Background: Orofacial pain, headaches, and neck pain are very common pain conditions in the general population and might be associated in their pathophysiology, although this is not yet clarified. The development and validation of a prediction inventory is important to minimize risks. Most recent questionnaires have not focused on pain, but pain is the common symptom in temporomandibular disorders, headaches, and neck pain. It is necessary to provide tools for these conditions.
Objectives: The purpose of this study is to present the development and analysis of the factorial structure and psychometric properties of a new self-administered questionnaire (Craniofacial Pain and Disability Inventory [CF-PDI]) designed to measure pain, disability, and functional status of the mandibular and craniofacial regions.
Study design: Multicenter, prospective, cross-sectional, descriptive survey design. A secondary analysis of the reliability of the measures was a longitudinal, observational study.
Setting: A convenience sample was recruited from a hospital and 2 specialty clinics in Madrid, Spain.
Methods: The study sample consisted of 192 heterogeneous chronic craniofacial pain patients. A sub-sample of 106 patients was asked to answer the questionnaire a second time, to assess the test-retest reliability. The development and validation of the CF-PDI were conducted using the standard methodology, which included item development, cognitive debriefing, and psychometric validation. The questionnaire was assessed for the following psychometric properties: internal consistency (Cronbach's α); floor and ceiling effects; test-retest reliability (Intraclass Correlation Coefficient [ICC]; Bland and Altman method); construct validity (exploratory factor analysis); responsiveness (standard error of measurement [SEM] and minimal detectable change [MDC]); and convergent validity (Pearson correlation coefficient), by comparing visual analog scale (VAS), the Tampa Scale for Kinesiophobia (TSK-11), the Pain Catastrophizing Scale (PCS), the Neck Disability Index (NDI), and the Headache Impact Test-6 (HIT-6). Multiple linear regression analysis was used to estimate the strength of the associations with theoretically similar constructs.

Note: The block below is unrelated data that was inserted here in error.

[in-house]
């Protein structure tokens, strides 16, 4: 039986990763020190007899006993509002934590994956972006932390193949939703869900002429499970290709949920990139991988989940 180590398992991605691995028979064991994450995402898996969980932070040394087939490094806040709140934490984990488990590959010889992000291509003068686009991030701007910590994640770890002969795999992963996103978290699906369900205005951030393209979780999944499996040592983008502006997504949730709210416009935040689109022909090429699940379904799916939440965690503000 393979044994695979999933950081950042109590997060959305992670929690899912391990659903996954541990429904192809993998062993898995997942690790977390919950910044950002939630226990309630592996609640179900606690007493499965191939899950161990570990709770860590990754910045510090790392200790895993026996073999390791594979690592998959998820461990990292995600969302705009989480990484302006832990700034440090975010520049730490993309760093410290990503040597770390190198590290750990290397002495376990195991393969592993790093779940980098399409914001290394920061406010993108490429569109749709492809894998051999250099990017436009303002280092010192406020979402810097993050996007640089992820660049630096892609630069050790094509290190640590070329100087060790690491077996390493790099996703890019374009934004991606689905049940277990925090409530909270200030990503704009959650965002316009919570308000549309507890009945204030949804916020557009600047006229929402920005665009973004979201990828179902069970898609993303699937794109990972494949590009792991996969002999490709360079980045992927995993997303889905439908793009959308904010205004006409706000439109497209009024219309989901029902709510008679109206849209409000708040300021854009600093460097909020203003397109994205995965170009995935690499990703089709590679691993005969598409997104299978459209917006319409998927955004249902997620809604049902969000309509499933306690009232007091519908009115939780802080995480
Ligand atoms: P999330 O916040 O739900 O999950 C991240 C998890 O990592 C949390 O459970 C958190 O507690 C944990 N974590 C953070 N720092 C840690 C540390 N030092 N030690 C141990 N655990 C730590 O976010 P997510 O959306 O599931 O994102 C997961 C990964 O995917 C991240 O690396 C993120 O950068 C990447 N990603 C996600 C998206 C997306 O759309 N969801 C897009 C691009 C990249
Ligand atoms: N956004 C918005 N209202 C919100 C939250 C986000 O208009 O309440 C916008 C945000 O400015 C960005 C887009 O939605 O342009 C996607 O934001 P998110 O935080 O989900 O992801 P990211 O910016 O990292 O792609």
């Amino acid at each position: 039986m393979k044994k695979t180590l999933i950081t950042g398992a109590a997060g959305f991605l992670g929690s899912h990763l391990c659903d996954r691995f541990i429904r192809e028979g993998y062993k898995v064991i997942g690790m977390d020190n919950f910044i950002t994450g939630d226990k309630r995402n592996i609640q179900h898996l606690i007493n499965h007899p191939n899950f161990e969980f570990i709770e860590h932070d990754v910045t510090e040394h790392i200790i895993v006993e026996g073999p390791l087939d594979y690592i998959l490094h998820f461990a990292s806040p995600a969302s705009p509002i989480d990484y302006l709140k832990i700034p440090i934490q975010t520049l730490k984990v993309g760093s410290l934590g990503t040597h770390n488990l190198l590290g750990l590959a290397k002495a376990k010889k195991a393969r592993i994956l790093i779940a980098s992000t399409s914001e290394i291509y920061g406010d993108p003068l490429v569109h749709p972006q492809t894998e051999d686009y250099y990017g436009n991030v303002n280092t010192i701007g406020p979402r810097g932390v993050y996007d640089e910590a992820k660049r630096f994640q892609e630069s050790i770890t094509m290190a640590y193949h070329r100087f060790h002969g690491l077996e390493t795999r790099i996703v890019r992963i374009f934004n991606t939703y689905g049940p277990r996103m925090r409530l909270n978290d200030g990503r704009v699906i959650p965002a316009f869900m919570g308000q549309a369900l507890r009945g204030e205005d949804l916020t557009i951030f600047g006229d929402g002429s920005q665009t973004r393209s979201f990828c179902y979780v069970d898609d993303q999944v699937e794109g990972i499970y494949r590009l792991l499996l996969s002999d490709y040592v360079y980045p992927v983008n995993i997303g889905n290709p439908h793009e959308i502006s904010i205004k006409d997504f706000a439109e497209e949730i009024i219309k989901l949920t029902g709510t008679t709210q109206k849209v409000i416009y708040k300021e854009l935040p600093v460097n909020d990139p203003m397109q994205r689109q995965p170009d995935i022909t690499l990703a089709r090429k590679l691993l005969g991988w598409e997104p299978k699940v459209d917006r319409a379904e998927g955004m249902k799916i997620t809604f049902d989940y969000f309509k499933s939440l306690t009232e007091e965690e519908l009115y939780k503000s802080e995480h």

Results: The final version of the CF-PDI consists of 21 items. Exploratory factor analysis revealed 2 factors ("pain and disability" and "jaw functional status"), both with an eigenvalue greater than one, explaining 44.77% of the variance. Floor or ceiling effects were not observed. High internal consistency of the CF-PDI (Cronbach's α: 0.88) and also of the 2 subscales (Cronbach's α: 0.80 - 0.86) was confirmed. ICC was found to be 0.90 (95% confidence interval [CI] 0.86 - 0.93), which was considered to be excellent test-retest reliability. The SEM and MDC were 2.4 and 7 points, respectively. The total CF-PDI score showed a moderate correlation with most of the assessed questionnaires (r = 0.36 - 0.52) and a strong correlation with the NDI (r = 0.65; P < 0.001). The NDI, VAS, and TSK-11 were predictors of CF-PDI.
Limitations: Only self-reported measures were considered for convergent validity. Future research should use physical tests to explore the clinical signs relating to pain and disability.
Conclusion: The CF-PDI showed good psychometric properties. Based on the findings of this study, the CF-PDI can be used in research and clinical practice for the assessment of patients with craniofacial pain.